Posted: 18 Aug 2011 08:18 AM PDT
By Barry Rubin
This isn’t just another terrorist attack—it’s a major escalation, a new phase in the Arab-Israeli conflict in two ways. First, it is the bitter fruit of the U.S.-backed downfall of the government of President Husni Mubarak in Egypt. Second, it is probably the first successful al-Qaida attack on Israel. (The Palestinian Popular Resistance Committees, a Gaza-based al-Qaida affiliate is the prime suspect.)
A group of up to 20 terrorists using vehicles fired across the Egypt-Israel border and then crossed into Israeli territory. Their armaments included mortars, and an RPG as well as handguns.
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Note: This article will be revised frequently as updates become available
Posted: 17 Aug 2011 08:18 PM PDT
By Barry Rubin
Using captured Iraqi documents, Hal Brands and David Palkki, <a href=”http://www.fpri.org/enotes/2011/201108.brands_palkki.iraqnuclear.html%22%3Ehave published </a>an interesting short paper for the Foreign Policy Research Institute (FPRI), “Why did Saddam Want the Bomb? The Israel Factor and the Iraqi Nuclear Program.”
“On March 27, 1979, Saddam Hussein…laid out his vision for a long, grinding war against Israel in a private meeting of high-level Baathist officials. Iraq, he explained, would seek to obtain a nuclear weapon from ‘our Soviet friends,’ use the resulting deterrent power to counteract Israeli threats of nuclear retaliation, and thereby enable a “patient war”—a war of attrition—that would reclaim Arab lands lost in the Six Day War of 1967. As Saddam put it, nuclear weapons would allow Iraq to “guarantee the long war that is destructive to our enemy, and take at our leisure each meter of land and drown the enemy with rivers of blood.”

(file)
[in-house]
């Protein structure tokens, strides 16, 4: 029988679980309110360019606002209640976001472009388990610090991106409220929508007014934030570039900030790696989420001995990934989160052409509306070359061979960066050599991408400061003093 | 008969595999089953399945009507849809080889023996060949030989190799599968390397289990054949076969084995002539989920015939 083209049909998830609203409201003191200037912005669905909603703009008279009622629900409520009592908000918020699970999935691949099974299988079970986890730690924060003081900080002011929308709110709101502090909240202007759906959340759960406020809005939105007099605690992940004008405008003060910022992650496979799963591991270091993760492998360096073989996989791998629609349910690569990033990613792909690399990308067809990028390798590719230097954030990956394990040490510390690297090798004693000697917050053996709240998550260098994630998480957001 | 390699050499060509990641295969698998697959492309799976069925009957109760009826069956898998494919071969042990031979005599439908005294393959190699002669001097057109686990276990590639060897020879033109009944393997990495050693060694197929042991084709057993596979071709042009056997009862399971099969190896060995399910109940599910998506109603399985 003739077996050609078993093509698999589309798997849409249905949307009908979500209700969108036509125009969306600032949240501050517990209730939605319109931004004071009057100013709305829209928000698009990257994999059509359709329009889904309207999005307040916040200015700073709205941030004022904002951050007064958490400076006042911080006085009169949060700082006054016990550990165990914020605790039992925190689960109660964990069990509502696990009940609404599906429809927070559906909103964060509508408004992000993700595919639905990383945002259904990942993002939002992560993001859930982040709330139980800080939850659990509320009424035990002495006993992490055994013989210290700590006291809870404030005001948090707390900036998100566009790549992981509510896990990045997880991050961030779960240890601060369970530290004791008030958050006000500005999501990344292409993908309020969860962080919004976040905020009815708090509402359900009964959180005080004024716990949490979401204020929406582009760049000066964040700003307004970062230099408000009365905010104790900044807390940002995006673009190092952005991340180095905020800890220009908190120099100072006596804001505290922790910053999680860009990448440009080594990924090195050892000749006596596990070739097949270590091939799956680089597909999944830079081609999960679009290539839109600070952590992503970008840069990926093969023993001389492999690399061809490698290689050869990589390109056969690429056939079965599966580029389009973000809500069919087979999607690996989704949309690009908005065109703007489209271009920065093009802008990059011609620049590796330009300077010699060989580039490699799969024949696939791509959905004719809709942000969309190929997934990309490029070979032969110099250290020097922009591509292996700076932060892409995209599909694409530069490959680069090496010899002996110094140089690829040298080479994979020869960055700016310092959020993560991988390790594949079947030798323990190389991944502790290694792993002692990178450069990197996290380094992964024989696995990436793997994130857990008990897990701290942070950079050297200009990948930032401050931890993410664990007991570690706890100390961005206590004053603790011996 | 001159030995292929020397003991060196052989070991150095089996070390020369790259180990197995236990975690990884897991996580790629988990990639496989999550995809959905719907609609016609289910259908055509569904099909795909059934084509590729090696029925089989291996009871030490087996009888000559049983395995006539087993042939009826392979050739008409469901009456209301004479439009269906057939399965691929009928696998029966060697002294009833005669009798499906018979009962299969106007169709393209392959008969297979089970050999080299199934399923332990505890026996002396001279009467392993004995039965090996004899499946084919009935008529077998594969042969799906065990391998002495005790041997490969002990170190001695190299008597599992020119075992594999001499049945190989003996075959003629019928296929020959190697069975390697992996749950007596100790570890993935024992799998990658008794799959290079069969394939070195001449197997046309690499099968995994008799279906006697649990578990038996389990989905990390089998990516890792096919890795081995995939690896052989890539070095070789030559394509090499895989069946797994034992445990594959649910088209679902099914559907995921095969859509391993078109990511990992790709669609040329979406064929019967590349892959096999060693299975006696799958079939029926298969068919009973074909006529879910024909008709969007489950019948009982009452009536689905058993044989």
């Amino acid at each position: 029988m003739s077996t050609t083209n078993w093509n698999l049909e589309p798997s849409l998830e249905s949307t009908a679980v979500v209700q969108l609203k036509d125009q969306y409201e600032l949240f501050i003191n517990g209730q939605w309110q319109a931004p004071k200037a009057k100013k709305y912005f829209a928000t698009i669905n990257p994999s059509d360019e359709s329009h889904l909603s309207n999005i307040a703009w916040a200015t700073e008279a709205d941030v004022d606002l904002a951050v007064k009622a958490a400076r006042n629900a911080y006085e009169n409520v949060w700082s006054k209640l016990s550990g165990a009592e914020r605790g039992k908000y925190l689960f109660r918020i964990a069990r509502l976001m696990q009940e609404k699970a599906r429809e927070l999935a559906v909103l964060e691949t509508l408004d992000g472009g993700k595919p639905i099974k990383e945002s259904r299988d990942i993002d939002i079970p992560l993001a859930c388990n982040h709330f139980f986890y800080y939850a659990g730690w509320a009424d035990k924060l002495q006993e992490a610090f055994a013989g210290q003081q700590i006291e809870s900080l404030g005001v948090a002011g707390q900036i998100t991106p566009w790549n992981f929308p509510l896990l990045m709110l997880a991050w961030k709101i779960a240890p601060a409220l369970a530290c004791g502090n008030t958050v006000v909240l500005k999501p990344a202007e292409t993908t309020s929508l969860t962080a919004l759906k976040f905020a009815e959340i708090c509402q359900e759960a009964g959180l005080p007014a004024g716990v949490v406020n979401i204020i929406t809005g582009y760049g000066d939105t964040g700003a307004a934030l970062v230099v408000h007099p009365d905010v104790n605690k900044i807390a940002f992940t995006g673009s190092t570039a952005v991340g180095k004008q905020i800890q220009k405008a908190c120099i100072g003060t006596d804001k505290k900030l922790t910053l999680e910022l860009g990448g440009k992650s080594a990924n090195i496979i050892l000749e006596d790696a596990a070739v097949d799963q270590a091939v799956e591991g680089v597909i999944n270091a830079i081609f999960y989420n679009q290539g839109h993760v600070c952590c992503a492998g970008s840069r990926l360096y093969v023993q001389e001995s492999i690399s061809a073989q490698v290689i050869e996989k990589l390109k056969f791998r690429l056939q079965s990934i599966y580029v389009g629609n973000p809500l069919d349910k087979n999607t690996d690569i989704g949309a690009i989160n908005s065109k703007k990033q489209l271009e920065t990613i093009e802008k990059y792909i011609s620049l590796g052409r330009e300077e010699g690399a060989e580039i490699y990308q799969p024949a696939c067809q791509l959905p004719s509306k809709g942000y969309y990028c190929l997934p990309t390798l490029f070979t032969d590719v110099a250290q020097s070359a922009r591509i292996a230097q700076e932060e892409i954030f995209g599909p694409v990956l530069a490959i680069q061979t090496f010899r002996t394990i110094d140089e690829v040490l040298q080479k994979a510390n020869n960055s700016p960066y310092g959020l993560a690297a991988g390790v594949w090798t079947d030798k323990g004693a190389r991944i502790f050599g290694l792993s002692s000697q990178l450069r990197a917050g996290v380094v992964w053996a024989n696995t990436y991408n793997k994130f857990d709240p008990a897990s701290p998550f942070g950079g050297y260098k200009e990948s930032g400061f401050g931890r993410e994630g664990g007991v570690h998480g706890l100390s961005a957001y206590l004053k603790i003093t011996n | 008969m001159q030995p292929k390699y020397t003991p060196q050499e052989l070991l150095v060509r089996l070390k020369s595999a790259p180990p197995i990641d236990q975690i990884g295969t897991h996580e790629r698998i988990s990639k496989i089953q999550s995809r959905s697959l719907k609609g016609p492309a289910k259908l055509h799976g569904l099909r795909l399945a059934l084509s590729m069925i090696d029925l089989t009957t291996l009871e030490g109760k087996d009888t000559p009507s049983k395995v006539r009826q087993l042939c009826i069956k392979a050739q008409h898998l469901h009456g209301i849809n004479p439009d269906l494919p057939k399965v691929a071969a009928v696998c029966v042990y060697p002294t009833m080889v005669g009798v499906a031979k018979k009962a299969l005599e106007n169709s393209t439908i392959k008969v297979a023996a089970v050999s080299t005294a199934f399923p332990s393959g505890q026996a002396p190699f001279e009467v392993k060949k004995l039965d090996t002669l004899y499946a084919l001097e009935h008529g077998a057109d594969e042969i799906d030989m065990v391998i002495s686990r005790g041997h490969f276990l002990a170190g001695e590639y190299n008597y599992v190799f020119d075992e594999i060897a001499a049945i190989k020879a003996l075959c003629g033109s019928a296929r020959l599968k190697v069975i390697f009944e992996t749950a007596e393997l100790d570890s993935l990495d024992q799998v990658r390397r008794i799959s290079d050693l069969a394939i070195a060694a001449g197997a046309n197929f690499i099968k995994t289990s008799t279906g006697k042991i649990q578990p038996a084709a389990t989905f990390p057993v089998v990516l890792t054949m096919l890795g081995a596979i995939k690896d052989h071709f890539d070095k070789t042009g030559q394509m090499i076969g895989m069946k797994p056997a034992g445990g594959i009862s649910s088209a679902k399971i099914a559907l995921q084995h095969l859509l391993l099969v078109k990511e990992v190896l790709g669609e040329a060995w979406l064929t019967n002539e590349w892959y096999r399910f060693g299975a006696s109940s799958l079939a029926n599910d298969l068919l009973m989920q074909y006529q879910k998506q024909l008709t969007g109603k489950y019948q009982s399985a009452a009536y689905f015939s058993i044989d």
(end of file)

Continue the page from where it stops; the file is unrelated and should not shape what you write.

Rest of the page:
While an analogy doesn’t prove the point, I think that contemporary Iranian thinking is equivalent: get nuclear weapons and use them for what I call a defensive umbrella for aggression.